In the realm of online reputation management (RM), particularly business reputation management, established principles of search engine optimization (SEO) pave the way to favorable placement on search engine results pages. Just like in digital marketing for clients, the concept of citations is critical. Citations are mentions of a business name or individual’s name, address, or telephone number on other web pages. They can be found with or without links back to the business.
An example of a citation could be an entry in a business directory or on an industry association page that included the business name and contact information, even if there is no link pointing back to that business’s website.
What Makes Citations Important?
Why are citations important? On online search engines like Yahoo!, Bing, and Google, complex algorithms rank websites. One of the metrics these algorithms evaluate is the number, location, and frequency of citations. This is especially true for so-called “local search”, where search engines attempt to answer queries based on the searcher’s current location. Industry analysts suggest that citations and their related factors make up as much as 25% of the top ranking factors on major search engines. By leveraging the power of citations, RM professionals can push negative search engine listings down for their clients, replacing those negative listings with the placement of more relevant and favorable content. This can apply to businesses engaging in brand-building strategies as well as businesses or individuals trying to repair damaged reputations.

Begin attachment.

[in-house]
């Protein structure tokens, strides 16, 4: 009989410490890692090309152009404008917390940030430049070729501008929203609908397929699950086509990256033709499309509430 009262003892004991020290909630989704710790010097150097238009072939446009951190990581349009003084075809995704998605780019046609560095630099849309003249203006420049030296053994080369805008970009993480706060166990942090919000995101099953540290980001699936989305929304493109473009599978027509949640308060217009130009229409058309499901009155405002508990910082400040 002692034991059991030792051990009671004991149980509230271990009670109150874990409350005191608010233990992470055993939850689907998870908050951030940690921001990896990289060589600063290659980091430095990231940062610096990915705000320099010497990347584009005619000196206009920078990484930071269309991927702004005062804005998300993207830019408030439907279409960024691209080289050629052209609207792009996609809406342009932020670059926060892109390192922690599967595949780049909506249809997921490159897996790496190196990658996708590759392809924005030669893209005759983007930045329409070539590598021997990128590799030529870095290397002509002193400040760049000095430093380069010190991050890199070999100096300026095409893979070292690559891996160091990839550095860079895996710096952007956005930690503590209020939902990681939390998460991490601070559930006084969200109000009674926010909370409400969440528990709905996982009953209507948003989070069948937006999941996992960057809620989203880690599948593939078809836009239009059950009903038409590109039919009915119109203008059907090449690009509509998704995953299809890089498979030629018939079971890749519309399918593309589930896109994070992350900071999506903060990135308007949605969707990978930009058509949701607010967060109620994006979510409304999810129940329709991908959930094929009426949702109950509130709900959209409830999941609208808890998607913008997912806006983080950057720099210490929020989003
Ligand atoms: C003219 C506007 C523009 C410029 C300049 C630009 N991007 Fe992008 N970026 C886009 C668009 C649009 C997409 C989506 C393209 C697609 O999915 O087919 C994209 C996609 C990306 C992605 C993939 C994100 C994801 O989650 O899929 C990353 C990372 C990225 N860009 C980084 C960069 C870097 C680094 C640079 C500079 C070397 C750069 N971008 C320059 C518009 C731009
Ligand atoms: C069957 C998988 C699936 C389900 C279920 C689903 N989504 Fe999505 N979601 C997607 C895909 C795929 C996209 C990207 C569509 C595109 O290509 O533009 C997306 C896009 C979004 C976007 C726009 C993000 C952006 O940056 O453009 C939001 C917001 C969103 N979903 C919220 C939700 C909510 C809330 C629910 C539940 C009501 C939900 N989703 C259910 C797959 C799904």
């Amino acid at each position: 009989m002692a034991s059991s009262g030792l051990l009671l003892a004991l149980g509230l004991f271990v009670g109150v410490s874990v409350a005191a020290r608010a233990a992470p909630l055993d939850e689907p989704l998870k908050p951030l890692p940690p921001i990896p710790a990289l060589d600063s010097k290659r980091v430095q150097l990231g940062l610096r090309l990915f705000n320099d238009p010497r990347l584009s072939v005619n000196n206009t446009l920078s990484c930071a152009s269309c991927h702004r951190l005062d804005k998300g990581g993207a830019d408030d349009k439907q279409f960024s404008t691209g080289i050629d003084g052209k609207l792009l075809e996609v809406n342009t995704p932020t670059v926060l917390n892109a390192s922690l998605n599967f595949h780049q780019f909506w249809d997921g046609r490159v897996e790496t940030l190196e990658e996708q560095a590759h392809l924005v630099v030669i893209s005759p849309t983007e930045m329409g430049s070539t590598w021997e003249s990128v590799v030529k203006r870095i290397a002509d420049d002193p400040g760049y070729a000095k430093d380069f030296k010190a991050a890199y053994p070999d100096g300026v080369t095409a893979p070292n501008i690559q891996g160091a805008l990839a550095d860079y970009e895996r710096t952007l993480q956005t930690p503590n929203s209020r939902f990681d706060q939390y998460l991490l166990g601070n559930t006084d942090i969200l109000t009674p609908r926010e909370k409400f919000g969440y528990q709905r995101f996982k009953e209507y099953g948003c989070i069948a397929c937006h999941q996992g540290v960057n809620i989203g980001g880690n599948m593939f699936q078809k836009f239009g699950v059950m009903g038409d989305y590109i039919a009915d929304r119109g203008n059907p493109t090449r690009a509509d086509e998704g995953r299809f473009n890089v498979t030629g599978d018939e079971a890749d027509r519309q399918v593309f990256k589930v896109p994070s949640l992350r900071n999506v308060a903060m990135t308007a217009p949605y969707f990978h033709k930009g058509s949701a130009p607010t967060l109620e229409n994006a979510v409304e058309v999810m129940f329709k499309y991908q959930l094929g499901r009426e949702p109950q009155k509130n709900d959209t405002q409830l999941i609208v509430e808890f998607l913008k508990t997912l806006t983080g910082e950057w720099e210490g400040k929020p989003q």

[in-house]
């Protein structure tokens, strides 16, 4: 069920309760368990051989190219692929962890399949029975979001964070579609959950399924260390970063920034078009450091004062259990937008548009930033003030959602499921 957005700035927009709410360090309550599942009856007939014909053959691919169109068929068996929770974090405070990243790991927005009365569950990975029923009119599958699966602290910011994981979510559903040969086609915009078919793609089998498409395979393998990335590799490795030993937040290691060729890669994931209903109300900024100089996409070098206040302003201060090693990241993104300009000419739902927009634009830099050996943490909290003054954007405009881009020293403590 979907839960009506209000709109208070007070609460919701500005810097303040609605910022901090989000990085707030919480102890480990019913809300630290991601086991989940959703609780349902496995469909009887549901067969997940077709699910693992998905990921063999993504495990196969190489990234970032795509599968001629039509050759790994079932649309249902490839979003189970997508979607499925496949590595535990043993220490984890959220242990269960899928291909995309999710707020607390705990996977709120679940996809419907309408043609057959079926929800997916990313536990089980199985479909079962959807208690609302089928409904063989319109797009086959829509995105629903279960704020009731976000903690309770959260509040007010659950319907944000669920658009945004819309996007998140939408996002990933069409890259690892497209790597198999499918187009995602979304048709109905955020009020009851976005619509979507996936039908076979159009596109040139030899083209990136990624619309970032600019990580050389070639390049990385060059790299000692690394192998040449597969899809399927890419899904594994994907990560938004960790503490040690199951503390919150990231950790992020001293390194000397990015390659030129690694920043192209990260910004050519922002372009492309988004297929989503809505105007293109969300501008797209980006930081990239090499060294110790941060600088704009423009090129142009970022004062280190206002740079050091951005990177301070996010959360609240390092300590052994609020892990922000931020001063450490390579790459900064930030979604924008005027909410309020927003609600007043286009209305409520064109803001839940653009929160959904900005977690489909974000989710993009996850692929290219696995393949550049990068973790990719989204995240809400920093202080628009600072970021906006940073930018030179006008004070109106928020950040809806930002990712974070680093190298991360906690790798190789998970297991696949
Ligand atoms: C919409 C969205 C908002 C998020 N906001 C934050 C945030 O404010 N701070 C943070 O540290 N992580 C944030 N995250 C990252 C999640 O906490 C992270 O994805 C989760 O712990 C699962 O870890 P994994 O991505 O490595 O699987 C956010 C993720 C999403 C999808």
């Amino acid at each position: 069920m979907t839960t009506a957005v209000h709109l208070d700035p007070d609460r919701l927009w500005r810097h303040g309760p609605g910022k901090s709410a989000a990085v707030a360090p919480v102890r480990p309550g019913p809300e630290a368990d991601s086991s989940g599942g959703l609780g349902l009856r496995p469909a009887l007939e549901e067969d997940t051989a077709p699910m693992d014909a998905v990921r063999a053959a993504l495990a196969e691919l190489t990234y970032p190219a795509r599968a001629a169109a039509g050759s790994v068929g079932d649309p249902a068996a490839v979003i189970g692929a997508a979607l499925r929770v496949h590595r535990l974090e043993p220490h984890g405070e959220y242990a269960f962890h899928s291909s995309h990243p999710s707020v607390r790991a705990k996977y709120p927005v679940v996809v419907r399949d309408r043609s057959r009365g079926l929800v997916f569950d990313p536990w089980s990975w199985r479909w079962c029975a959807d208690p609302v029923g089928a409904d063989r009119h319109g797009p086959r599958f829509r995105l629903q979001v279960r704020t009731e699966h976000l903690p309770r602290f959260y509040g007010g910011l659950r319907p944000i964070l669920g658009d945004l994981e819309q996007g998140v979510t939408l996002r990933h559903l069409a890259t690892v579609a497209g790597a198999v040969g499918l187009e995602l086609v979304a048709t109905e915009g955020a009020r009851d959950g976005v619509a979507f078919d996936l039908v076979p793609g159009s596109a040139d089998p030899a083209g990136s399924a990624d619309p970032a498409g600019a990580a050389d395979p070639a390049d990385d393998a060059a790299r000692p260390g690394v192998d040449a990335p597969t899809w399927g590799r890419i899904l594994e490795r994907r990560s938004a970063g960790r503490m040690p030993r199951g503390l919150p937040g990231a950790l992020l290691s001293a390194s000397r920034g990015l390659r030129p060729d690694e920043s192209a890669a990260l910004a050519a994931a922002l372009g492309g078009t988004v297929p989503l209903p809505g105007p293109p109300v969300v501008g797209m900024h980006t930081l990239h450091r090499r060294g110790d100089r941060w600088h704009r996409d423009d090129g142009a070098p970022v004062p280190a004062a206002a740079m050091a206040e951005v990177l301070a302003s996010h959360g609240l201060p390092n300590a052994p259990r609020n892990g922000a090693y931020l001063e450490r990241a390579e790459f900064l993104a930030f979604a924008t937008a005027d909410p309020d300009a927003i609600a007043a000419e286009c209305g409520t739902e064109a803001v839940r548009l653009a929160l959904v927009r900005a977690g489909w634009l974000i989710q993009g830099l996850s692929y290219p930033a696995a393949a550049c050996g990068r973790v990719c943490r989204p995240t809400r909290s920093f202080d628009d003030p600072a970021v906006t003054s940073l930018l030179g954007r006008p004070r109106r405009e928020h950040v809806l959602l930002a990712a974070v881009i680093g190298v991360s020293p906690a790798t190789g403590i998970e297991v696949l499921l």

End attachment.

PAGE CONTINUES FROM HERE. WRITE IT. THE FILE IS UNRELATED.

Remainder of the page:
Types of Citations
There are two major types of citations: structured and unstructured. The most common type and those with the most SEO benefit are structured citations. These citations fit a particular format and can be found on business listing sites and directories like:
Structured citations follow the format established by each directory. Typically, the citation included the business or individual name, telephone number, address, and other contact information.
Unstructured citations, on the other hand, can take a variety of forms. These citations are often found on less-formal websites like blogs, event announcements, event listings, government sites, and similar Web properties. Even though these citations don’t have the same formality and format as structured citations, they are still extremely valuable for search engine rankings.
How Can Citations be used in Reputation Management?
When a user searches for a business or person in a search engine keyword search, the search engine looks to see which sites are ranking locally. It analyzes both structured and unstructured citations, delivering those citations and other relevant information back to the searcher. The key here is the value of the different citations. Citations that appear on established websites, such as professionally-maintained business directories or government sites, have more value than those that appear on unprofessional link-building directories and the like.
The goal of an RM professional is to get his or her clients listed in as many places as possible. Again, professional directories, business listing sites, industry-specific resources, and government sites all have more value than blogs or spammy link-building properties. Submitting business or individual information to create citations is not particularly difficult, and the rewards are worth the effort. In no time, RM clients will see improved results on search engine results pages, propelling their name and brand to the top of positive listings on search results.